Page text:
Back at home - tired and happy - after a wonderful week-end in Bethlehem, PA for the Lehigh Valley Storytelling Festival. It was a very full week-end.
The Friday evening story concert was at Godfrey Daniel's Coffeehouse - a good place for storytelling - seats more than 75 but still feels intimate, and its a warm, cozy atmosphere where you can feel a connection between teller and audience.
In an early pre-concert Charles Kiernan performed as Mark Twain. He actually favors Twain, add to that his luxurious head of long white hair, period white suit ,and stogie - he becomes Twain. It was as if Samuel Clemmons had risen up and come to give one of his famous recitations. I enjoyed the style and presentation, as well as the humor. Of course there was the jumping frog and some bits from Clemmons time on the Mississippi - all well done.
The evening program paired Bill Harley, nationally known, grammy winning, storyteller- musician with “emerging artist”, storyteller Ellouise Schoettler. ( at left - Ellouise and Bill)
I told three personal stories, two of family life and the third the story of my recent encounter with a Harley-riding "tattooed-man". I felt very connected to the audience and they listened a good performance from me. Then they told me know they liked the stories. That felt good.
Bill Harley is a main attraction because he does not disappoint his audiences. Stories, music, his warmth and humor - what more could you ask. "Barbie's Head is Missing" was a real crowd pleaser as well as his adventure -" walking to the mall". I was very touched by his story of returning to a childhood neighborhood where everything was changed and he felt totally strange.
Saturday morning I sat in on David Joe Miller's "business" workshop - - rich with tips- which he has self-tested. I admire how he has re-framed his experience in the car business to serve his storytelling career. The material was on target (with valuable hand-outs) and he was an enthusiastic and generous presenter. He closed with a story and I really appreciated his "pure" southern storytelling.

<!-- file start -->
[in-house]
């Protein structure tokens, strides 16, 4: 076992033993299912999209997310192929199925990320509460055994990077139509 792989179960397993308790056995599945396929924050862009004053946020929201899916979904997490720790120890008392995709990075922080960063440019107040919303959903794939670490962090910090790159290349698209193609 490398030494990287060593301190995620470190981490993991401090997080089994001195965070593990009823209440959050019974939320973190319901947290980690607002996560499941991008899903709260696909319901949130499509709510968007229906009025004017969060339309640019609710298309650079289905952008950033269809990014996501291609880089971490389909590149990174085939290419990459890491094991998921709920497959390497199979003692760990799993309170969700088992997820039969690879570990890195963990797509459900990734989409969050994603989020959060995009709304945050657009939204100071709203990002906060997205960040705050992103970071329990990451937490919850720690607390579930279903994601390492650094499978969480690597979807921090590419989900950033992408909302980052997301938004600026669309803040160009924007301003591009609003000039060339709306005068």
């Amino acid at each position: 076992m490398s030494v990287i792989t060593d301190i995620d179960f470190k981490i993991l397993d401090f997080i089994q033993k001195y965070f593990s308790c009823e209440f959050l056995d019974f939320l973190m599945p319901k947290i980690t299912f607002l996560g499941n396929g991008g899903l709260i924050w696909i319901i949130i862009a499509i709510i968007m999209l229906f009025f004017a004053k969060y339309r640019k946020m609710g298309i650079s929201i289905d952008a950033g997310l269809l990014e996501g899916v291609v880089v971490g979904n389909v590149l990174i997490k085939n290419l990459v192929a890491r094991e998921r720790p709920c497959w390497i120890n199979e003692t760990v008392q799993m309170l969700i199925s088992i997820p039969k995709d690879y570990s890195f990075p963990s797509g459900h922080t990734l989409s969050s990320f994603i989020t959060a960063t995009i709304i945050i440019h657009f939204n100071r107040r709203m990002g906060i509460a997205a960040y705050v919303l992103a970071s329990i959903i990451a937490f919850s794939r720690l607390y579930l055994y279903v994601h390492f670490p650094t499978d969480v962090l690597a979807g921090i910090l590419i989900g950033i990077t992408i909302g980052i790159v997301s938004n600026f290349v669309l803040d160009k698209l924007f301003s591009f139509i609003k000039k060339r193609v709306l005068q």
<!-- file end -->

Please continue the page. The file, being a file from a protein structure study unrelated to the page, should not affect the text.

Jim and I did some sightseeing in the early afternoon, checking out the old Moravian Village, the Banana Factory Arts Center, (even stopped to watch some of the glass blowing) and stopped in to the Moravian Book Store - glad it was near closing because I would have been overcome. One disappointment - near-by thrift shops were closed.
Made it to Bill Harley's afternoon program for kids at the Bethlehem Library. He played his guitar and sang, involved the kids in simple lyrics, told stories they loved - especially the one about Pirate Annie who plunders "underwear". There was lots of laughing as parents and kids really enjoyed themselves.
The Saturday evening program was "Girls Night Out" on the Lehigh University campus. In “Two Cronies” Cora Hooks and Mary Wright tackled material about women turning 50. It all rang true emotionally. The program was funny, poignant, and well done.
Before Judith Black's performance there was a Wild Women Reception in the lobby.While people were munching chocolate Storyteller Kathy Pierce rose up and prompted the group to tell stories about wild women from their lives. At first the women were hesitant but Kathy kept cheer leading til stories started to come forth - and once the spigots were open there was no stopping the flow. A warm and moving personal sharing.
Judith Black performed her long and complex piece about menopause - really funny as well as poignant. She included three different versions of Snow White (African, Italian and Celtic) from the mother's point of view. Whoa! I enjoyed it; I admired it; and I was glad to experience it.
There were Fringe performances Saturday afternoon which I heard were quite good. I missed Sunday’s Sacred Stories and a program tailored for April Fool’s day because I had another commitment in Maryland.
It was a full STORY week-end. Some of my most compelling memories are of the Lehigh Valley storytellers -- warm, friendly, supportive and welcoming. I was talking with a participant, a newbie teller, Sunday morning and she told me how glad she was to have attended this week-end. " I found a real community of storytellers." All of them worked hard to pull this off and it seemed seamless. That's an illusion that takes some doing. Bravo.
I am so glad to have been a part of this wonderful event. .